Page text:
by Keith Buchanan, Trikon Technologies Ltd., Newport, UK
Overview: Issues associated with the integration of CVD low-k dielectrics for 100nm technology node applications are described, including key film properties and factors determining successful integration into advanced DRAM and logic interconnect schemes.
Advanced dynamic random access memory (DRAM), logic, and system-on-chip (SOC) manufacturers are increasingly using low-k dielectric materials to reduce parasitic capacitances in device interconnects [1, 2]. Use of CVD processing offers an evolutionary approach to the introduction of low-k intermetal dielectrics (IMDs) with a transition from plasma enhanced CVD (PECVD) SiO2 (k>4) to so-called organo-silicate glass (OSG) materials (k<3). For DRAM applications, aluminum-tungsten metallization is likely to extend to the 130nm technology node and possibly further . Here, low-k dielectrics must be integrated into a subtractive metallization scheme, and the very tight pitches demand that the dielectric deposition process have excellent gap-filling capability. In conjunction, zero overlay design rules and unlanded vias make low-k integration more challenging. The projected k value range for a 100nm DRAM interconnect is 2.5-3.0, providing an ideal application for CVD OSG low-k materials with gap-filling capability.
For DRAM applications, aluminum-tungsten metallization is likely to extend to the 130nm technology node and possibly further . Here, low-k dielectrics must be integrated into a subtractive metallization scheme, and the very tight pitches demand that the dielectric deposition process have excellent gap-filling capability. In conjunction, zero overlay design rules and unlanded vias make low-k integration more challenging. The projected k value range for a 100nm DRAM interconnect is 2.5-3.0, providing an ideal application for CVD OSG low-k materials with gap-filling capability.
In logic applications, low-k dielectrics are used both with conventional aluminum-tungsten interconnect and copper metallization in damascene architectures. The ITRS 100nm technology node demands a k value <2.2, which implies that porous materials be used. Such materials can be somewhat difficult to integrate, particularly in dual damascene applications where multilayer dielectric stacks must be deposited and patterned on up to eight metal levels. Cu diffusion barrier layers must be incorporated and carefully engineered to give good barrier performance with minimal increase to the effective k value. Likewise, materials and interfaces must ensure interconnect reliability.
Trikon's low-k IMD process for gap-fill applications offers a k value of between 2.4 and 2.9. Its essential properties are shown in Table 1. The result of this process is a methyl-doped organo-silicate formed from the reaction of hydrogen peroxide and methyl-silane at low temperature. The low temperature deposition ensures that condensation at the wafer surface drives gap-fill and the k value is tuned by careful optimization of the deposition and cure parameters. The deposition and cure, together with under- and over-capping layers, are deposited in the same cluster tool.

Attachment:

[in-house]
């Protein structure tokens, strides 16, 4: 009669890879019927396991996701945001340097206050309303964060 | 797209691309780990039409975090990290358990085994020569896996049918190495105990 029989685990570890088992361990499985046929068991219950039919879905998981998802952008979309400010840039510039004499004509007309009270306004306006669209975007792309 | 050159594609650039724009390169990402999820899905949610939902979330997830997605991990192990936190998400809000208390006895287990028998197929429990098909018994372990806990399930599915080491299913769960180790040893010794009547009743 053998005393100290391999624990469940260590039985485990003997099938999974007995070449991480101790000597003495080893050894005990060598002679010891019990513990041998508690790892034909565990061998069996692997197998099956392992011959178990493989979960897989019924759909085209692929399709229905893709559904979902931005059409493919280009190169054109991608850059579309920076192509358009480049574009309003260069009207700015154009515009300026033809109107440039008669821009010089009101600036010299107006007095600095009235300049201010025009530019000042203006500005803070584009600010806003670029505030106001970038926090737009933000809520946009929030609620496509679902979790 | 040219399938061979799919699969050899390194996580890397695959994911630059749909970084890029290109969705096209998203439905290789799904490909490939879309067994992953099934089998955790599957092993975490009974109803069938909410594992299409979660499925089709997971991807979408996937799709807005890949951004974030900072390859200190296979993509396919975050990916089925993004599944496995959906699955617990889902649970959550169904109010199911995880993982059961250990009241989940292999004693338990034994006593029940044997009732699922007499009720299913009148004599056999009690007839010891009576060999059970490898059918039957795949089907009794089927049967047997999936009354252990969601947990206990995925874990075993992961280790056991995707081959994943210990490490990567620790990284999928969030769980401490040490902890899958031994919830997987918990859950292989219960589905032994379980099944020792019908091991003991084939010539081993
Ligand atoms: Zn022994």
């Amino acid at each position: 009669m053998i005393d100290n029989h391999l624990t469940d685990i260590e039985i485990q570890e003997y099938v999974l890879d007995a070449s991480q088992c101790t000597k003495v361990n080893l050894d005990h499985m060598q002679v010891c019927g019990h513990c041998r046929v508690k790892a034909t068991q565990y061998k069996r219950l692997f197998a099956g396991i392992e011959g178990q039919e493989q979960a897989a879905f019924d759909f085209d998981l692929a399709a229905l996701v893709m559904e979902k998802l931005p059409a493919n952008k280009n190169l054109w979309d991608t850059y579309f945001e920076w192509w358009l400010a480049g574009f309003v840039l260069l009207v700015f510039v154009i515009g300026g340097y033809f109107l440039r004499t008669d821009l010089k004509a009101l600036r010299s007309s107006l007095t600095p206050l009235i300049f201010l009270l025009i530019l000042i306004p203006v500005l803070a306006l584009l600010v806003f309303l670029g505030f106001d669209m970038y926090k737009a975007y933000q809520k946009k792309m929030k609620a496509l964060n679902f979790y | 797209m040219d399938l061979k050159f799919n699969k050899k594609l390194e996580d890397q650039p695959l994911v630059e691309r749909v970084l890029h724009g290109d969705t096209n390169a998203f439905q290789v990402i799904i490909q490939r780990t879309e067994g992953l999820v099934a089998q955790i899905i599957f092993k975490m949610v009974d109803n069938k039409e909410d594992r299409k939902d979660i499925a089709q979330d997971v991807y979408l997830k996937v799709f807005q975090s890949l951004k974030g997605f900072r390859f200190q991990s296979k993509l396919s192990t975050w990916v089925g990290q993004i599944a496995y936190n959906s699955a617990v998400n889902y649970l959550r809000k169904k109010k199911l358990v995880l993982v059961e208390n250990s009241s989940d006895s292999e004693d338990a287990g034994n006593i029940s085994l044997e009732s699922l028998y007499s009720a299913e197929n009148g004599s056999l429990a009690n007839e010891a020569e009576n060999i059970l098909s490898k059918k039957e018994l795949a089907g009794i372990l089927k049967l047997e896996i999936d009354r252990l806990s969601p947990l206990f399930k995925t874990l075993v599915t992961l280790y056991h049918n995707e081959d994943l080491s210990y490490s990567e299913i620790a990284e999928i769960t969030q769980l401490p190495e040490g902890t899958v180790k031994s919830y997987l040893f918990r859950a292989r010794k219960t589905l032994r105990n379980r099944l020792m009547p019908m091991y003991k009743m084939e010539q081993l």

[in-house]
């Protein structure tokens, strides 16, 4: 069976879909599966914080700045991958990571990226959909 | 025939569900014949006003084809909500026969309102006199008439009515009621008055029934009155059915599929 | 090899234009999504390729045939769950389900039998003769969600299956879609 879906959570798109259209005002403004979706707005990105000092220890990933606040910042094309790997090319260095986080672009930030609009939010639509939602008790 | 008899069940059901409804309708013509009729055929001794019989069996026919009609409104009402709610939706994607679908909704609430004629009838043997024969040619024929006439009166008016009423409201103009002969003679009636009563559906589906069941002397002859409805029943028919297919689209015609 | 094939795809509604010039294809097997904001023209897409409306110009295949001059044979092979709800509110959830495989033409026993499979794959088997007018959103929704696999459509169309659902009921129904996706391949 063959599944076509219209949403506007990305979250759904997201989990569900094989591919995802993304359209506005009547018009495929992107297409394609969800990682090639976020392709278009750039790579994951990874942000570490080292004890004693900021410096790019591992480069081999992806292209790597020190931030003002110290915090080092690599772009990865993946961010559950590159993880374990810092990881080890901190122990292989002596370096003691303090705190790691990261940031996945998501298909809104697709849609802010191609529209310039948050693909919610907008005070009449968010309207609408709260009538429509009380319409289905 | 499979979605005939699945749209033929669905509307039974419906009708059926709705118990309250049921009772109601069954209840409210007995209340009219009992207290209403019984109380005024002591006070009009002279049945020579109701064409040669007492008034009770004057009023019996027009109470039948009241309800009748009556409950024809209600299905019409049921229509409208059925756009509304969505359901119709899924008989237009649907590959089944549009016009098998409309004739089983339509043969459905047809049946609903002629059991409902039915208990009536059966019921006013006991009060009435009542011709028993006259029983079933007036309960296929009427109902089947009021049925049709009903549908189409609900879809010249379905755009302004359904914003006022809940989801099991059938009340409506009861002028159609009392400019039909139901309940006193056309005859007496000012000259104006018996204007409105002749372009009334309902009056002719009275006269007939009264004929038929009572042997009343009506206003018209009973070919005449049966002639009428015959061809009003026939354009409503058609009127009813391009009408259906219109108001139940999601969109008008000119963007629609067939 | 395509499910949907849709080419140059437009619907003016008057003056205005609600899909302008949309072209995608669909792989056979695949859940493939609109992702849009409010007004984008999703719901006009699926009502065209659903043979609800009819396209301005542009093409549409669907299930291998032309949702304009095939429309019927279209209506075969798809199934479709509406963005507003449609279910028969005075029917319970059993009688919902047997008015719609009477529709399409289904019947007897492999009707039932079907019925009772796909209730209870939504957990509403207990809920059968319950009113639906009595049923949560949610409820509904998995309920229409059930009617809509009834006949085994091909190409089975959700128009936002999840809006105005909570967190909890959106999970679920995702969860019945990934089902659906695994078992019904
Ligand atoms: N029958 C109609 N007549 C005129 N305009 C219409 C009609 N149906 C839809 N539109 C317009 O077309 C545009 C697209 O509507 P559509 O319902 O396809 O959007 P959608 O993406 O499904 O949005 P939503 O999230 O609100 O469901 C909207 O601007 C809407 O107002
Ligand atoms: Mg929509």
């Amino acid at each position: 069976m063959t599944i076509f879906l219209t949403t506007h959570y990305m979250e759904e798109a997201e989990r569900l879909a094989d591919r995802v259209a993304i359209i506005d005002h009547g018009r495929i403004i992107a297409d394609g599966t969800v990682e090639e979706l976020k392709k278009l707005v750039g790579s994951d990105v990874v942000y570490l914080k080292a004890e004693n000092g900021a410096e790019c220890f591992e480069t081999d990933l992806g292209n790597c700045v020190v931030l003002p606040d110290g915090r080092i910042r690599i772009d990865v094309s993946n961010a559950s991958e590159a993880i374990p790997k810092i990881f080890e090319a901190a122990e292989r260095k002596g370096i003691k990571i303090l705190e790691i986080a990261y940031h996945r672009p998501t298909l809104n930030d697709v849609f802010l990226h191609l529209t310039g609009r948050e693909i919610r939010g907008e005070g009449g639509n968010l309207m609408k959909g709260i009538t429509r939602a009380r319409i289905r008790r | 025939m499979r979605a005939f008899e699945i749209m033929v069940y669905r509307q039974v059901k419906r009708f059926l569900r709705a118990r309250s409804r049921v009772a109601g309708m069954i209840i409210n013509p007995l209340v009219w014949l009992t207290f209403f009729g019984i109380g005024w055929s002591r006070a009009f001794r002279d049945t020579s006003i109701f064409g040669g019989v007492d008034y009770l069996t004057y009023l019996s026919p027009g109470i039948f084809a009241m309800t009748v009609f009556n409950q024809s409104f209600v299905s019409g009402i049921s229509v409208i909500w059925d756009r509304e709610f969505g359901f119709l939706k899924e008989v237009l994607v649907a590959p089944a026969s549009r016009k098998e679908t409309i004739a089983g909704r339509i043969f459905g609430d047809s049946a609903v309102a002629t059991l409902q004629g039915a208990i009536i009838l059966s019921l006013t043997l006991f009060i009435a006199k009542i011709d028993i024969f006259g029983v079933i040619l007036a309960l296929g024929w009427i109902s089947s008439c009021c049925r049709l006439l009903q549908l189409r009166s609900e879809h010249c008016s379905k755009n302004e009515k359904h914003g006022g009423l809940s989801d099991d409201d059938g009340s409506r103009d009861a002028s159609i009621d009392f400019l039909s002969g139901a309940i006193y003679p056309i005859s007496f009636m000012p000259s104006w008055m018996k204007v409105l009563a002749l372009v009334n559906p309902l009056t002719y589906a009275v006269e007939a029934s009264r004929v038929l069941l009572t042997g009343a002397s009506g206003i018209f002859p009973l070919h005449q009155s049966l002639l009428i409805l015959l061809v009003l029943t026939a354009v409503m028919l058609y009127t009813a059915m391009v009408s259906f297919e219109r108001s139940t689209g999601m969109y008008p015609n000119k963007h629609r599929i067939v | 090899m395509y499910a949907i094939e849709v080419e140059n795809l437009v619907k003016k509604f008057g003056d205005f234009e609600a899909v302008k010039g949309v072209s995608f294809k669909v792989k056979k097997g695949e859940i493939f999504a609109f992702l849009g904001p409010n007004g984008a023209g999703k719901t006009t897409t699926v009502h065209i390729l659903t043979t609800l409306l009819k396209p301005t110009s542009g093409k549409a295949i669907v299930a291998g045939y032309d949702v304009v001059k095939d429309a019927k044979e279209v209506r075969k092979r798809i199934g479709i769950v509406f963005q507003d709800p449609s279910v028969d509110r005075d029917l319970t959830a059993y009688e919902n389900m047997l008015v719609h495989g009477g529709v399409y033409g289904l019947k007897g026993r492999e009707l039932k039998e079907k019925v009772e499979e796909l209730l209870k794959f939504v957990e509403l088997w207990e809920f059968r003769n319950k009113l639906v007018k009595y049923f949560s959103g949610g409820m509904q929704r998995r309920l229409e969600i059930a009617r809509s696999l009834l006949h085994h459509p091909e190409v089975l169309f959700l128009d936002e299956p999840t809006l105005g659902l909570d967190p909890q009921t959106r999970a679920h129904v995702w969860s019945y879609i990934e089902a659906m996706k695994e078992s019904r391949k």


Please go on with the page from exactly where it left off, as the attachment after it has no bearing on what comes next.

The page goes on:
Via etch and strip processes may need to be re-optimized when low-k materials are introduced into the interconnect scheme. low-k organo-silicates typically have a lower oxygen and higher carbon content than standard PECVD oxides. This compositional difference can cause excess polymer formation that can significantly reduce the via etch rate, or even cause etch stop. Consequently, the polymer-forming constituents of the etch gases should be reduced to compensate for the material properties.
Via strip over the low-k material is re-optimized, typically by moving away from a fully oxidizing chemistry. Fourier transform infrared (FTIR) spectroscopy is a useful tool for monitoring the effects of etch and stripping processes on the low-k material, since compositional changes will be reflected by changes in the FTIR spectra. Integration of the peak intensities allows quantitative comparisons to be made, and thus significant material degradation can be measured.
Alongside FTIR, measurement of dielectric constant stability over time is also useful, since a degraded film will typically absorb moisture and the dielectric constant will increase over time.
The challenge of low-k integration increases significantly when zero overlay design rules are used. Here, unlanded vias are inevitable because of lithography alignment tolerances. Consequently, even in fully embedded schemes where the low-k material does not extend above the metal lines, the via etch will extend into the low-k material.